Yes, Women with PCOS Can Get Pregnant
Polycystic ovary syndrome (PCOS) can be linked with fertility problems. Fortunately, women with PCOS have several fertility treatment options that may help them get pregnant and have a healthy baby.
Polycystic ovary syndrome is a common hormonal imbalance that can cause many different symptoms including the following:
- Ovarian cysts
- High levels of insulin
- Excessive amounts of male hormones
- Ovulation and menstrual problems
- Fertility problems
- Weight gain
- Excess body and facial hair or male pattern baldness
- Anxiety and depression
Due to abnormal hormone levels with PCOS, your eggs may not develop properly and may not fully ripen. This can lead to ovulation disorders and infertility. If you have irregular menstrual cycles or are having trouble getting pregnant, ask your doctor about PCOS infertility testing and treatment.
PCOS infertility treatment
If you have PCOS and are trying to get pregnant, the following fertility drug treatments may be helpful.
Metformin (Glucophage). To reduce high insulin levels and stabilize your hormones, your doctor may prescribe a medication called metformin. After taking metformin, your ovulation cycles may become more regular.
Clomid (clomiphene citrate). Your doctor may also prescribe the fertility drug clomid to help you conceive, with or without metformin. The combination of clomid with metformin often helps women with PCOS get pregnant more quickly than by just using metformin alone. Some women with PCOS may require a very high dose of Clomid to restore fertility, which can sometimes cause uncomfortable side effects.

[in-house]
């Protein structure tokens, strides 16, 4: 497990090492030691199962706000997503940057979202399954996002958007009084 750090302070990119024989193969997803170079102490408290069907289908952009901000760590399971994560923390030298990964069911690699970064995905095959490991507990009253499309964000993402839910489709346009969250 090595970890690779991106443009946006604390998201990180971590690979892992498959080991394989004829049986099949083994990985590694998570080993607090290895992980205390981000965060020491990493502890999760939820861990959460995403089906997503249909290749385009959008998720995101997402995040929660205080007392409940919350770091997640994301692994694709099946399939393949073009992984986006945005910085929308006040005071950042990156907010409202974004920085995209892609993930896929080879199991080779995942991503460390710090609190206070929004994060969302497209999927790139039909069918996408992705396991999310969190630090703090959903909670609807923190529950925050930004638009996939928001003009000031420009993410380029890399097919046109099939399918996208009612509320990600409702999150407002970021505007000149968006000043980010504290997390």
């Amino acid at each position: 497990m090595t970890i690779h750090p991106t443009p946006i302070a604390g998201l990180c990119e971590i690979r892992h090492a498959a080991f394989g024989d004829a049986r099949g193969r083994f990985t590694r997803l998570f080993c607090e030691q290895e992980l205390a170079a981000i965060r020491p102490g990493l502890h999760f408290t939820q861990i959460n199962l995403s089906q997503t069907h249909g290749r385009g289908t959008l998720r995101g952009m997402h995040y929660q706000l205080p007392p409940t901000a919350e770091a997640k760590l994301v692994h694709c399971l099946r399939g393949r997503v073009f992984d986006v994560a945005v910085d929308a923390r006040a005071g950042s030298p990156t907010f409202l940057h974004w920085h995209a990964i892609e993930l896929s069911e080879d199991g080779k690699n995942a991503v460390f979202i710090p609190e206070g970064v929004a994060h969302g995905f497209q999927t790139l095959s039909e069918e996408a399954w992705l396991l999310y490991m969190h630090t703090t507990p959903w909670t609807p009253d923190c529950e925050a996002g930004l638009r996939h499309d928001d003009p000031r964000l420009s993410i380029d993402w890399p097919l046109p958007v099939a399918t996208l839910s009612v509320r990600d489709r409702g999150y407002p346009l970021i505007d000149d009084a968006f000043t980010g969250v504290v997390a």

Gonadotropins. Gonadotropins are naturally occurring hormones that stimulate your ovaries to release one or more eggs. This medication may help you ovulate if you are not ovulating regularly. Women with PCOS that do not respond to Clomid treatment may benefit from fertility drug treatment with gonadotropins.
If you have PCOS and do not respond to low doses of Clomid, your doctor may also recommend in vitro fertilization (IVF).
PCOS weight loss infertility treatment
If you have PCOS, you may already be struggling with weight problems and infertility. One of the best natural therapies you can do to boost fertility with PCOS is to achieve and maintain a healthy weight. While a 10 percent reduction in body weight can make a big difference in helping you get pregnant, many women with PCOS find it harder to lose weight than other women.
PCOS fertility diet
Polycystic ovary syndrome can also increase your risk for insulin resistance, which can sometimes lead to type 2 diabetes and other health problems. Eating too many processed carbohydrates may increase your risk for insulin resistance but changes to your diet may help. Try reducing your consumption of processed carbohydrates, replacing them with whole grains and foods high in dietary fiber. Ask your doctor about a PCOS fertility diet and exercise plan that can help you lose weight, improve insulin levels, and boost fertility.
When to seek help
It can be challenging at times, but many women with PCOS are able to have healthy pregnancies. If you have PCOS and are trying to get pregnant, talk to a fertility specialist. Ask about fertility charting methods that may help you speed up the time to conception. Fertility charting methods include checking your basal body temperature (BBT) and cervical mucus on a daily basis.
If you have a mild case of PCOS, your chances of conceiving and having a baby may be quite high. If you have a more severe form of PCOS, you may still be able to get pregnant and have children. Discuss PCOS fertility treatment options with your doctor to find out how to have a safe and healthy pregnancy. Discuss your health concerns with your doctor and ask about the possible risks and complications of getting pregnant with PCOS.
This content is Copyright The American Fertility Association (AFA) 2010. This content is intended for personal use and may not be distributed or reproduced without AFA consent. Please contact firstname.lastname@example.org or visit theafa.org for more information.
- The American Fertility Association
- Bruce, D, Thatcher, S., Berg, B. Making a Baby. New York: Random House, 2010.
- Harvard School of Public Health: Carbohydrates
- The National Women's Health Information Center: Polycystic Ovary Syndrome: PCOS.